Conference Coverage

WDC: When diagnosed young, type 2 diabetes is more lethal than type 1


 

AT THE WORLD DIABETES CONGRESS

References

VANCOUVER – When diabetes is diagnosed from ages 15 to 30 years, type 2 patients are less likely than are type 1 patients to reach their 50th birthday, according to investigators from the University of Sydney.

Even just a few years after diagnosis, young type 2 patients have a worse cardiovascular profile and worse cardiovascular disease, which leads to an earlier death.

“We pay less attention to type 2 than type 1 in young people. They’re not as sick, and don’t develop [diabetic ketoacidosis] if they miss a treatment. But young type 2 is not a milder form of diabetes in young people, and its detrimental impact occurs early. Before we know what’s going on, patients are middle age, and it’s too late,” said investigator Maria Constantino, a Ph.D. candidate, nurse, and diabetes researcher and educator at the University of Sydney.

Maria Constantino

Maria Constantino

Screening for type 2 diabetes “should start at a young age in at-risk groups,” and diabetes cardiovascular risk criteria should be reconsidered so that younger type 2 patients aren’t overlooked because of their age. Current criteria likely “lead to delay in preventive treatment” in the young, she said.

The conclusions come from a review of diabetes patients treated since 1990 at the Royal Prince Alfred Hospital in Sydney (Diabetes Care. 2013 Dec; 36[12]:3863-9).

The investigators compared 354 type 2 patients with 470 type 1 patients diagnosed from age 15-30 years. By around the age of 40 years, 11% of the type 2 patients had died, vs. 6.8% with type 1 (hazard ratio, 2.0; 95% confidence interval, 1.2-3.2; P = .003). Strokes, coronary artery disease, and other macrovascular complications were also far more common in the type 2 group, and they had worse hypertension and dyslipidemia despite taking more drugs to combat both. Type 2 patients also had more albuminuria and neuropathy.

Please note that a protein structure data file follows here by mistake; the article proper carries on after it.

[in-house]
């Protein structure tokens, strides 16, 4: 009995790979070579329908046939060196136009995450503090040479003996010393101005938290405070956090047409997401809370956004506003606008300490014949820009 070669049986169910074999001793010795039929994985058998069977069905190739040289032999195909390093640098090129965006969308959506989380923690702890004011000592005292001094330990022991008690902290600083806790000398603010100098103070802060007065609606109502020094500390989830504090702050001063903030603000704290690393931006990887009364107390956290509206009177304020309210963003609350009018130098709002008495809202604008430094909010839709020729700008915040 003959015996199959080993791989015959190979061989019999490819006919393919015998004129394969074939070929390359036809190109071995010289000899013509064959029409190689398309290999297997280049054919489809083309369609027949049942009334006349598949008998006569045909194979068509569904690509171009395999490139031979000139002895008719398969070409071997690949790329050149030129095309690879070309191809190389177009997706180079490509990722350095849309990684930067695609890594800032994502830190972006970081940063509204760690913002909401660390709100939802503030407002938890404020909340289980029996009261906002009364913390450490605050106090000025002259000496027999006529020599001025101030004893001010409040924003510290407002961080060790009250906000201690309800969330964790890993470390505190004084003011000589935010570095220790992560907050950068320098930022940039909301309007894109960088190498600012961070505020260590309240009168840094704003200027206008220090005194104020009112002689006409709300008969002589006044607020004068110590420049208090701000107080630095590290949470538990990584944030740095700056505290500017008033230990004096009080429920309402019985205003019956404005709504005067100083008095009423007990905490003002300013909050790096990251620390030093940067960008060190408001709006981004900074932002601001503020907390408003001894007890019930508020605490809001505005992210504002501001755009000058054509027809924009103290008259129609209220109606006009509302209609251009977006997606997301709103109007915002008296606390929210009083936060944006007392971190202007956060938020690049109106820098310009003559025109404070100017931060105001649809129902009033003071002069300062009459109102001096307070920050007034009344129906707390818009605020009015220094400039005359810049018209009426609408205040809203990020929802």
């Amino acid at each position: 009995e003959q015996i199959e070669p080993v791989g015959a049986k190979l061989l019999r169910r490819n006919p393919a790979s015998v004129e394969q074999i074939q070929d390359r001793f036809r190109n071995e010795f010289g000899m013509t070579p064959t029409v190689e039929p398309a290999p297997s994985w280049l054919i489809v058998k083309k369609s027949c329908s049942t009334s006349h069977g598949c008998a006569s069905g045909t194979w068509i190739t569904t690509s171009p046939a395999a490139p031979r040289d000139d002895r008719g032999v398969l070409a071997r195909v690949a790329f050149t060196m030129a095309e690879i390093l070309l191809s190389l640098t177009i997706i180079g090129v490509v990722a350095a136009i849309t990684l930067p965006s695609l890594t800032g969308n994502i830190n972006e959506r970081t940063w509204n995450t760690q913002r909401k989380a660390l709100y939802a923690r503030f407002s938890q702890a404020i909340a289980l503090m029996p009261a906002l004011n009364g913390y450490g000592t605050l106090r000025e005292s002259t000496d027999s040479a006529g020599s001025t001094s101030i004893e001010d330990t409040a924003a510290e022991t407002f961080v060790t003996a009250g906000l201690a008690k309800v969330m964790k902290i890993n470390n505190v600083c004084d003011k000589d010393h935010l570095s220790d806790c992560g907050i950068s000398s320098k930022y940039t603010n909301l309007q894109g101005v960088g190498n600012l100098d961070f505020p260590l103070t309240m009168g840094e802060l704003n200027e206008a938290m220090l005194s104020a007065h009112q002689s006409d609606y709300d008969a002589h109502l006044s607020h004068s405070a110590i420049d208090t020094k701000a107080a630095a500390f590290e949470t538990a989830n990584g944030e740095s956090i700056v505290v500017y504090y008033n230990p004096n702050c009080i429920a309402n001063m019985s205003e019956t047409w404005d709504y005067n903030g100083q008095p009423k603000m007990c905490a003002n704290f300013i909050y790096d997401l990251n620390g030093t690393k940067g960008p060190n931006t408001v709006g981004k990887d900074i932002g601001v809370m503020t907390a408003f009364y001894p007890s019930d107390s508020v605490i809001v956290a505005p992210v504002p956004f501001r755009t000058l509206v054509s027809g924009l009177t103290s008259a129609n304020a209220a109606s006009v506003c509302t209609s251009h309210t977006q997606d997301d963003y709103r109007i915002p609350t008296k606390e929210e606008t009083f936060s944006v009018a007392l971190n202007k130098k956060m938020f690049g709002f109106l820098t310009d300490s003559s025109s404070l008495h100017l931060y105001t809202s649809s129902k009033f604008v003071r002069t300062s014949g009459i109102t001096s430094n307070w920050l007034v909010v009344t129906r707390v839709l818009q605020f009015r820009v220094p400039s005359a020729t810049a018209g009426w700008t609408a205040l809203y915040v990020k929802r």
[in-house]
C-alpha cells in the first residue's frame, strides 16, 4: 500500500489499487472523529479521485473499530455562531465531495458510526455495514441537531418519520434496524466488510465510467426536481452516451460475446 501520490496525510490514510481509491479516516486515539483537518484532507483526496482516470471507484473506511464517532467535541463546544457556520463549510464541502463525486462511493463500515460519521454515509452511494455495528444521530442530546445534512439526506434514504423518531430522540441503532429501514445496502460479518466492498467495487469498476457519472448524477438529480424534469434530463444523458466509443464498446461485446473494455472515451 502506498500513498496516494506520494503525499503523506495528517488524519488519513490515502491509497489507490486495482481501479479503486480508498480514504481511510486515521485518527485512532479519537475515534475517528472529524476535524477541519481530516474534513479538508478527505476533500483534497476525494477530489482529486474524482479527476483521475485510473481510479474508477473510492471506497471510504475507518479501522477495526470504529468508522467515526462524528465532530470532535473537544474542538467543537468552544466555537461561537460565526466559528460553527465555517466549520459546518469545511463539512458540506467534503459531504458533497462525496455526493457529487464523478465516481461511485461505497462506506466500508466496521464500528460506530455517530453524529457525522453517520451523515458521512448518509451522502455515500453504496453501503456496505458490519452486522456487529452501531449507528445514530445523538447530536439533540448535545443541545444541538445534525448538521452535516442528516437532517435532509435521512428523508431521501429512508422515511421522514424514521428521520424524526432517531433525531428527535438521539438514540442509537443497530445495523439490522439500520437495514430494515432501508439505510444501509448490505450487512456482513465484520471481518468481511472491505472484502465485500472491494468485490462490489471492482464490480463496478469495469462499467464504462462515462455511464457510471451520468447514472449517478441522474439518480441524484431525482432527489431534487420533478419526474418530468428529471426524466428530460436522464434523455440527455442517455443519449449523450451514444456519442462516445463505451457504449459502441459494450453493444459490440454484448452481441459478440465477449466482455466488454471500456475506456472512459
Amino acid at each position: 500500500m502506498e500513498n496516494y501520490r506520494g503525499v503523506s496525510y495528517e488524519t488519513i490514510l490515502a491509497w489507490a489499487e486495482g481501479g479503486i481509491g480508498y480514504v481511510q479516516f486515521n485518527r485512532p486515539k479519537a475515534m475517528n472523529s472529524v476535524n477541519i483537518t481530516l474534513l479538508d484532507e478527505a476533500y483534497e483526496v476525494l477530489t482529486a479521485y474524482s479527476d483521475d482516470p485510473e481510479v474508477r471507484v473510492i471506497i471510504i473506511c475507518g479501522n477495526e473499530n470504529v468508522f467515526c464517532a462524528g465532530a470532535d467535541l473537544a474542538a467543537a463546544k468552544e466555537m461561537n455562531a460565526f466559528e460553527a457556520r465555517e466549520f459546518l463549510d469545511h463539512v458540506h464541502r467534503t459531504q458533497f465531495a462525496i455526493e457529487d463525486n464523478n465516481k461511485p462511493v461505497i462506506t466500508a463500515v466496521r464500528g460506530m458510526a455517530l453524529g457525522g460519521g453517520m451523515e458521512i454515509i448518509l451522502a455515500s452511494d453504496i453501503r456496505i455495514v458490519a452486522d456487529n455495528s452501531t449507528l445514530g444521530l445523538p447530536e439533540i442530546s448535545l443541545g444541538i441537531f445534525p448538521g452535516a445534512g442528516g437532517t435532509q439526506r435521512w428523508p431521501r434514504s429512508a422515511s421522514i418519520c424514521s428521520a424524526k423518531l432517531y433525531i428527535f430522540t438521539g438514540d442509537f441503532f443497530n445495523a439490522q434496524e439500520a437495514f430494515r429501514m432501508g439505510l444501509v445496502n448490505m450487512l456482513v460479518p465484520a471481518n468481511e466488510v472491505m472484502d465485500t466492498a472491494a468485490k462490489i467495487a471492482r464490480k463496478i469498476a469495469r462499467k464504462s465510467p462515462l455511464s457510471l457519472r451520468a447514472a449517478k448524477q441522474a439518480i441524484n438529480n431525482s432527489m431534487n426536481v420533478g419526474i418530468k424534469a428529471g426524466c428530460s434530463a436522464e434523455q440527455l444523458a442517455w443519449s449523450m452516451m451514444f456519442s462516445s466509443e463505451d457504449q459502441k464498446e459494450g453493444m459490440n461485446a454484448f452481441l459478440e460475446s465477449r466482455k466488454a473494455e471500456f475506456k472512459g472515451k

The differences occurred despite the fact that type 2 patients smoked less, had a slightly shorter duration of disease (11.6 vs. 14.7 years), and equivalent glycemic control with their type 1 counterparts, with a mean hemoglobin A1c of 8.1% in both groups. They were heavier, however, with a mean body mass index of 32.2 kg/m2 vs. 25.6 kg/m2 in type 1 patients.

In short, young-onset type 2 is a “more lethal phenotype of diabetes. We are not saying one type of diabetes is more important; we need to conquer both.” But in young type 2 patients, “we need to focus on more than just glycemic control.” Cardiovascular risk factors are “detectable early, and treatable,” Ms. Constantino said.

The investigators also compared their 354 young-onset type 2 patients with 1,062 patients diagnosed from age 40-50 years.

By the time they were about 50 years old, young-onset patients were 6.5 times more likely to have died than were their age-matched peers without diabetes in the general Australian population. The peak in excess mortality for those diagnosed in their 5th decade came at about age of 65 years, with a risk of death about 2.5 times higher than nondiabetic peers in the general population.

“The impact of type 2 is much higher the younger a person is. You can argue that in our enthusiasm to diagnose diabetes, we are casting our screening net wider and wider, and take pride in diagnosing many elderly patients with diabetes, but we should not lose sight of the fact that finding and treating an elderly person with diabetes has much less impact than finding and treating one in a young age group,” she said.

Ms. Constantino has no conflicts of interest.

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